Three Life Choices You Don’t Want to Miss before You Die

Three Life Choices You Don’t Want to Miss before You Die

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If you could live your life over again, how would you live it differently? What values would you instill to give yourself a meaningful life? What if you could instill those values now? An excellent way to think about these things is to ask someone—people much older than you are. Here are the top three responses to the “if you could live your life over again, what would you do differently” question.

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Survey Says

Years ago, someone told me about a study of older adults. The question asked was, “If they could live their life over again, what would they do differently?” I was so impressed by the question and answers that they became a template for how I wanted to live my life. Here are the top three responses:

  • I would take more risks.
  • I would do important things.
  • I would spend more time reflecting.

I took their responses, ran them through a biblical grid, and came up with the following life plan:

  • I will step out in faith as often as possible.
  • I will do things that impact lives for generations to come.
  • I will spend time in meditative, reflective thought.

Taking Risks

Taking risks without biblical guidance could be the errand of a fool. Taking biblical risks is godly. Christians are not passive or impulsive. Christians are intentional and informed risk-takers. It reminds me of Peter, who was standing on a boat during a dark and stormy night (Matthew 14:28-33).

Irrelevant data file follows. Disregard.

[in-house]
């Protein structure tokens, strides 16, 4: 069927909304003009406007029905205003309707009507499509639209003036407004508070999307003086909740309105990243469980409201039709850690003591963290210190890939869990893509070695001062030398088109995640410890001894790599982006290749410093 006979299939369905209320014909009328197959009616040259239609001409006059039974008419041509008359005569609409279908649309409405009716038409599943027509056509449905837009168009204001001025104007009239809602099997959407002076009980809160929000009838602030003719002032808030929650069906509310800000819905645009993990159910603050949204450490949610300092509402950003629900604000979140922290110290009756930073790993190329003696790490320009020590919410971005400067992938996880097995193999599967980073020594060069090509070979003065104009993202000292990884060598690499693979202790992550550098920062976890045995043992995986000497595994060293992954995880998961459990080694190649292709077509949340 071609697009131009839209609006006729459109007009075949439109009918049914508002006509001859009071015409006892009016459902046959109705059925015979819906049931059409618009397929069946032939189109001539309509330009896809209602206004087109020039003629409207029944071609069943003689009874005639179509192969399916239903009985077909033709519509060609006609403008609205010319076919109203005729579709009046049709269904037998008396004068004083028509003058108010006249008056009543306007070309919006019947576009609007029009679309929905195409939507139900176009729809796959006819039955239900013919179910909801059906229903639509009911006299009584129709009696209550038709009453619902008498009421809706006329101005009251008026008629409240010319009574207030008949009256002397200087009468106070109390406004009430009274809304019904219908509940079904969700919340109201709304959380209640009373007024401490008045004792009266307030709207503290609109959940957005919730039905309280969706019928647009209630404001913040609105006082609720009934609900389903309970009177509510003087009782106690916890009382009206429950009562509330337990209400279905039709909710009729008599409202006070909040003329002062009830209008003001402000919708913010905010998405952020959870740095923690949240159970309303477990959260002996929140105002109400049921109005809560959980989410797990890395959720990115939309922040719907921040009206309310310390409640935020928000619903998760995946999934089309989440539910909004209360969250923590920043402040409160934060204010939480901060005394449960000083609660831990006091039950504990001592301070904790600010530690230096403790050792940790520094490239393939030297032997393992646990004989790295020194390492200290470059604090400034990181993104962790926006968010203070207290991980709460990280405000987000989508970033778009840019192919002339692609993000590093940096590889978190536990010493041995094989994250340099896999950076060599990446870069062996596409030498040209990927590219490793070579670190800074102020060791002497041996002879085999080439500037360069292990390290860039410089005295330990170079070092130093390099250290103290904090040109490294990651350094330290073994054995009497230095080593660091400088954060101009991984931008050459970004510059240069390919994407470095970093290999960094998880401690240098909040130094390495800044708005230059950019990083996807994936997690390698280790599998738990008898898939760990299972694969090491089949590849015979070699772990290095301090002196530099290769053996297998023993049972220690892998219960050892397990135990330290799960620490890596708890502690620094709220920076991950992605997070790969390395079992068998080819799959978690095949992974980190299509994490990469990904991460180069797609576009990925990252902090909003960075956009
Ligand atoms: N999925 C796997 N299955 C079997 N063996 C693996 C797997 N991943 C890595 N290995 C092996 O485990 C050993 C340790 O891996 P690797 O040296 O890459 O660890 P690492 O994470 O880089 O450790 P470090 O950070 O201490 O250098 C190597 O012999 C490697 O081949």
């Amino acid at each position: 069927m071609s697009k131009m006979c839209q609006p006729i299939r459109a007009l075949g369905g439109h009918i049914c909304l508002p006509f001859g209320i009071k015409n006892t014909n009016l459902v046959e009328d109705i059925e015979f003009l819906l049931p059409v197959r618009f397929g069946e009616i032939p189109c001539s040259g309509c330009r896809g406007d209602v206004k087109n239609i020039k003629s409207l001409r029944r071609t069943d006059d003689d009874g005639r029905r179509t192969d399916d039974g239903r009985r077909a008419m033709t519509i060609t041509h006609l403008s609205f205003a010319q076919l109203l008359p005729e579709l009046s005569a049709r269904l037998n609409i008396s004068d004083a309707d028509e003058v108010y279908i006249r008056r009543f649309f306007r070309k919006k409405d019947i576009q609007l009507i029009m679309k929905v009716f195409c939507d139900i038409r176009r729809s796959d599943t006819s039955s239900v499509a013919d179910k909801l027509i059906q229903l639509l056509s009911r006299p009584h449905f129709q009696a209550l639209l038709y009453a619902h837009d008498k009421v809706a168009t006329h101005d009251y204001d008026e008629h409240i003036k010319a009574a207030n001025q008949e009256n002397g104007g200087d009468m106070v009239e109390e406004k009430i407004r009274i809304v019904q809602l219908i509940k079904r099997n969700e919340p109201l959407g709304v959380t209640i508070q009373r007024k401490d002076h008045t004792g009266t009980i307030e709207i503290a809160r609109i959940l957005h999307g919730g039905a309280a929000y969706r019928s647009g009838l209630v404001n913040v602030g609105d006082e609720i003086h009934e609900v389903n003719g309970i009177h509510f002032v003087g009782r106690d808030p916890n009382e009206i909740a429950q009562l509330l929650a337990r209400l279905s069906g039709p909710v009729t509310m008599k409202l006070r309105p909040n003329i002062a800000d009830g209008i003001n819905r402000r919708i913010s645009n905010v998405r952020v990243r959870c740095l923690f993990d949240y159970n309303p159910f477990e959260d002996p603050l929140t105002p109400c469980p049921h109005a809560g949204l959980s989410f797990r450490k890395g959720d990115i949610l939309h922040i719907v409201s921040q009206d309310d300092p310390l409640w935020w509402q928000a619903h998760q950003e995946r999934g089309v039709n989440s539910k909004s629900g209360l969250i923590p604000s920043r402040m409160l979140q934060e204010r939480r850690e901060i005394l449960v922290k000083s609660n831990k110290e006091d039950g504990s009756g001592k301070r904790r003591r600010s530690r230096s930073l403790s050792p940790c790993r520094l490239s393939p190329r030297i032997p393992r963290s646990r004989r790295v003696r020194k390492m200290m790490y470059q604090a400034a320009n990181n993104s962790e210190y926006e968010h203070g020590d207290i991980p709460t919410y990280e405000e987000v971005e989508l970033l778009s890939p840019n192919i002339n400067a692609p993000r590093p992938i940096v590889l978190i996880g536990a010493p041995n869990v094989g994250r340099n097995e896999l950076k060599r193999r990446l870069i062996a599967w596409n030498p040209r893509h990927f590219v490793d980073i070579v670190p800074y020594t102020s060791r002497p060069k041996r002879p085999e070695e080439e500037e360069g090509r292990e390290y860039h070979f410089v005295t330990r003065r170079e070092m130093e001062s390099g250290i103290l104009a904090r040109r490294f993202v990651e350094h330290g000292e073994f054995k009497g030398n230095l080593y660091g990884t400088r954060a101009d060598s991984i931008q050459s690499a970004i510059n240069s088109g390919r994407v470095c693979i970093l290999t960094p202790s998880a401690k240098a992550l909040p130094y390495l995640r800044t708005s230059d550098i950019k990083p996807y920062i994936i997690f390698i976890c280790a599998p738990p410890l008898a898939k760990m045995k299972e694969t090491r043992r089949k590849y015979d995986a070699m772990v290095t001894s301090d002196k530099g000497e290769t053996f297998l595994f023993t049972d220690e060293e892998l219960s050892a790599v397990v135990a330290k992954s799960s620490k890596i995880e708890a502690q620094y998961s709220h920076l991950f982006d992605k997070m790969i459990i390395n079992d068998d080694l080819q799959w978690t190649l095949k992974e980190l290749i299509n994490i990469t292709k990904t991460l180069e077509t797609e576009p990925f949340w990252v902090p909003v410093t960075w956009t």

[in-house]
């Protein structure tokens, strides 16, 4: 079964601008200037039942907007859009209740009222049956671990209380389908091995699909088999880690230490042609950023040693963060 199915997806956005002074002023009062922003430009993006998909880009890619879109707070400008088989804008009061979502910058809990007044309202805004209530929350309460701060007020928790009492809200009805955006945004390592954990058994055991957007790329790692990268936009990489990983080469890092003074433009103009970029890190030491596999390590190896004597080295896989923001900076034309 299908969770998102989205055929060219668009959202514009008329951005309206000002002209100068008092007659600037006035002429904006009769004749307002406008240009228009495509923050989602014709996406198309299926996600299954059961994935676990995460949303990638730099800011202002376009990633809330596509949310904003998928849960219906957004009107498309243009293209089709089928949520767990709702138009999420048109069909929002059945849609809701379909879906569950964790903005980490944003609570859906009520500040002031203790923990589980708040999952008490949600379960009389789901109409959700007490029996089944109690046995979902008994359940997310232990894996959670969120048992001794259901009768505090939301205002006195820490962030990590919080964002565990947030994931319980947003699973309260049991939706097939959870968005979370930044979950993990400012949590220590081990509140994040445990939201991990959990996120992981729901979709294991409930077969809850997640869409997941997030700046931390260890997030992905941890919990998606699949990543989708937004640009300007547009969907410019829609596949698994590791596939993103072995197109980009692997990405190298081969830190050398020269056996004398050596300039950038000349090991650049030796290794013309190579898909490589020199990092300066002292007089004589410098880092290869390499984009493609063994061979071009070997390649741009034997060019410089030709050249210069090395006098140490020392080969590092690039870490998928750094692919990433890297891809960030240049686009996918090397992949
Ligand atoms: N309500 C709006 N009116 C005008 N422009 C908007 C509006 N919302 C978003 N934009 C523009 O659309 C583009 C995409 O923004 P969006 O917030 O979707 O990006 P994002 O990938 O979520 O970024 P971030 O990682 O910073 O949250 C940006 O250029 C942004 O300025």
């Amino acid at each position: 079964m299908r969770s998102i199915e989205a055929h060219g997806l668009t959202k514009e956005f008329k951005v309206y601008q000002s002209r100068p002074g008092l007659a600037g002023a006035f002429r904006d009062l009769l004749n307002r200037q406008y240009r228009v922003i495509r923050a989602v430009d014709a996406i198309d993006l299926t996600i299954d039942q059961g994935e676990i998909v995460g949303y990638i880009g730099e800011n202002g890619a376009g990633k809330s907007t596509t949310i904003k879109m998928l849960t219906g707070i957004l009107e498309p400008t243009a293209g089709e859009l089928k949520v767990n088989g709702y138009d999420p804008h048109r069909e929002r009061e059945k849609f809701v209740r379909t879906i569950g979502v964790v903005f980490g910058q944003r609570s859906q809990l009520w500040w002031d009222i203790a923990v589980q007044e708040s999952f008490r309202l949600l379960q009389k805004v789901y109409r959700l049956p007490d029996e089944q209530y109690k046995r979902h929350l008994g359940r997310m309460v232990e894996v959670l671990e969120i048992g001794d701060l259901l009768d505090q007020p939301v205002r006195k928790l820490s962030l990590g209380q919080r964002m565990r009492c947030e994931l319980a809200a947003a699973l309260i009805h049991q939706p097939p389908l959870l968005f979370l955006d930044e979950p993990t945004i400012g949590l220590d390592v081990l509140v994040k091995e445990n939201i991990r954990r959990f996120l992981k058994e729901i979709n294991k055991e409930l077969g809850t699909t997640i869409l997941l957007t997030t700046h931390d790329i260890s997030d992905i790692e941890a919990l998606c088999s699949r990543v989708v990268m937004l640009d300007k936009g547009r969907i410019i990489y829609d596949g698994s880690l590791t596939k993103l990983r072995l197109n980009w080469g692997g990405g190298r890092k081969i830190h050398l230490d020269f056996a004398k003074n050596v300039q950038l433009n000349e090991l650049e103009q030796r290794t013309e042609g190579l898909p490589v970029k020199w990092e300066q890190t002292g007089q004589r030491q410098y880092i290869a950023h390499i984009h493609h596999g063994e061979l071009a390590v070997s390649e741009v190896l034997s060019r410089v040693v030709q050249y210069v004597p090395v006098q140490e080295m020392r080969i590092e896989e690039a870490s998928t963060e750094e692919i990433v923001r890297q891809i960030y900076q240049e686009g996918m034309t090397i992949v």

Christ was asking him to take a biblical risk. Peter was nervous about the offer for obvious reasons. Who walks on water? Peter was willing, but he needed assurance. Thus, he asked, “Is that you, Lord?” An important question. Christian decisions are faith-informed decisions. Once you inform your faith through the means of grace the Lord provides, nothing is left to do but get off the boat. There are four means of grace for faith-informed decisions.

  1. Canon – What does God’s Word say about what you want to do?
  2. Comforter – How is the Spirit of God illuminating your mind about what you want to do?
  3. Community – What do your close, competent, courageous, Christian friends say about what you want to do?
  4. Conscience – How is your “inner voice” speaking to you about what you want to do?

You don’t want to come to the end of your life with a boatload of “would’ve, should’ve, could’ve” regrets.

Risk Question – What is God asking you to do, but you’re afraid to do it?

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Eternal Things

The eternally minded person does not care if he gets a statue erected downtown for pigeons to do their business, but he cares about impacting lives for eternity’s sake. And there is no better way to impact lives than those who are closest to you. This concept is where the stay-at-home mom can refocus. She has the opportunity around her knees to shape little lives that will impact eternity. She’s doing eternal work in her home as she evangelizes and disciples her children for Christ.